¶  In Estate of Keller, 104 AFTR 2d 2009-6015 (S.D. Tex.), the decedent, who had been ill, signed various documents organizing LLCs before her death. Some organizing documents contained blanks because of uncertainty about fair market values. The decedent died before accounts were opened and the LLCs were formally funded. Believing that the LLCs had not been properly formed, the estate took no discounts and paid estate taxes of $147.8 million.

Thereafter, the decedent’s son learned of the decision in Church v. U.S. 85 AFTR 2d 2000-804 (W.D. Tex. 2000), which had allowed valuation discounts for an unfinished family partnership. The estate filed a claim for refund, which the IRS denied. Holding for the estate and allowing the discounts, the District Court in Texas found that the decedent intended to fund a valid Texas LLC whose purpose to protect family assets. Since any estate tax savings which accrued were merely incidental, the transfers were found to be for full and adequate consideration.

¶  In Estate of Malkin, T.C. Memo 2009-212, the decedent created an FLP and assigned to it stock of a company in which he was the CEO. The FLP interests were then sold to trusts for a self-cancelling installment note. The assets were later pledged to secure a bank debt. The Tax Court held that since the stock was used to secure a personal debt, the decedent retained the right to beneficial enjoyment of the stock, resulting in inclusion in his gross estate under IRC 2036(a).

¶   In Estate of Murphy, 2009 WL 3366099 (W.D. Ark.), transfers were made to limited partnerships, and discounts were taken for lack of control and lack of marketability. The District Court held that the value of the partnership interests retained by the decedent should reflect a 41% discount for lack of control and lack of marketability. The court rejected the IRS argument that the transfer was without consideration, noting that a bona fide sale occurs where a transfer is made in good faith with “some potential benefit other than the potential estate tax advantages that might result from holding assets in partnership form.”

III.    Annual Exclusion Gifts

In Barnett v. U.S., 104 AFTR 2d 2009-5143 (W.D. Pa.), the decedent executed a durable power of attorney in favor of his son, who then made 17 annual exclusion gifts. Twelve of the checks were given before the decedent’s death, but were cashed after his death. The power of attorney did not contain an express authorization to make gifts. The District Court agreed with the IRS that all of the checks written by the son were includible in the decedent’s estate since the son lacked authority to make gifts.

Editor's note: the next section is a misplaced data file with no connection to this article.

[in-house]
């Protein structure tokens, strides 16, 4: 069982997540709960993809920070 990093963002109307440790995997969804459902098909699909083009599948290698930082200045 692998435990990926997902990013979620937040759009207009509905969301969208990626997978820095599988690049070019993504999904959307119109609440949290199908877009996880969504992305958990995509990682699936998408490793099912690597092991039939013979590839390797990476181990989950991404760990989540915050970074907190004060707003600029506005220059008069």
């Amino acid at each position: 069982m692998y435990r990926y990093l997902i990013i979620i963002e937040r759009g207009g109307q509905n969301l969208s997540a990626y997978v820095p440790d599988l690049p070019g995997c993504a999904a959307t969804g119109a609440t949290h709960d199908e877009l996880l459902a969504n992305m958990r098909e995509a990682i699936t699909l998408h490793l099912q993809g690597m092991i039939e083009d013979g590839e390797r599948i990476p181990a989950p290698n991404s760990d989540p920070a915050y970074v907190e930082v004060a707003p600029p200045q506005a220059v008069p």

[Note: Under NY General Obligations Law §5-1501, which became effective on 9/1/09, a power of appointment may contain a “Statutory Major Gifts Rider.” This rider, which must be executed simultaneously with the power of attorney itself, authorizes the agent to make gifts. The individual executing the power may (but need not) also authorize the agent to make gifts to the agent himself.]

IV.     Estate Tax Deductions

In Estate of Williams, T.C. Memo 2009-5, the decedent left interests in a Coca Cola bottling plant to four charities and to the children of her father’s business partner. Litigation between the charities and the estate resulted in the each charities receiving an additional $6 million. The IRS initially issued a deficiency, arguing that the estate had undervalued the stock. After the IRS abandoned this argument, the estate sought a refund based on the additional $24 million in charitable distributions. The IRS denied the refund, reasoning that any increase in the charitable deduction was offset by an increase in the value of the gross estate. The estate argued, and the Tax Court agreed, that the shares were not part of the decedent’s estate since the stock had been constructively sold years earlier.

In Estate of Miller, T.C. Memo 2009-119, a QTIP trust had been created for the benefit of the surviving spouse. However, no income was ever distributed to the surviving spouse, and the trust reported income on its own fiduciary income tax return. Upon the death of the surviving spouse, her estate argued that trust assets should not be included in her gross estate since she had never received income from it. [IRC §2044(a) includes in a decedent’s gross estate the value of any property in which the decedent had a qualifying income interest for life.] The Tax Court held for the IRS, stating that §2044(a) applies to any property for which a deduction was allowed under §2056(b)(7).

In Estate of Charania, 133 T.C. No. 7 (2009), the decedent resided in Belgium at the time of his death. At that time, he owned 250,000 shares of Citigroup, Inc., which would be considered U.S. property for estate tax purposes. The decedent and his wife were both born in Uganda and were citizens of the United Kingdom.  The estate claimed that only one-half of the stock was includible in the decedent’s gross estate, because the shares were community property under Belgian law.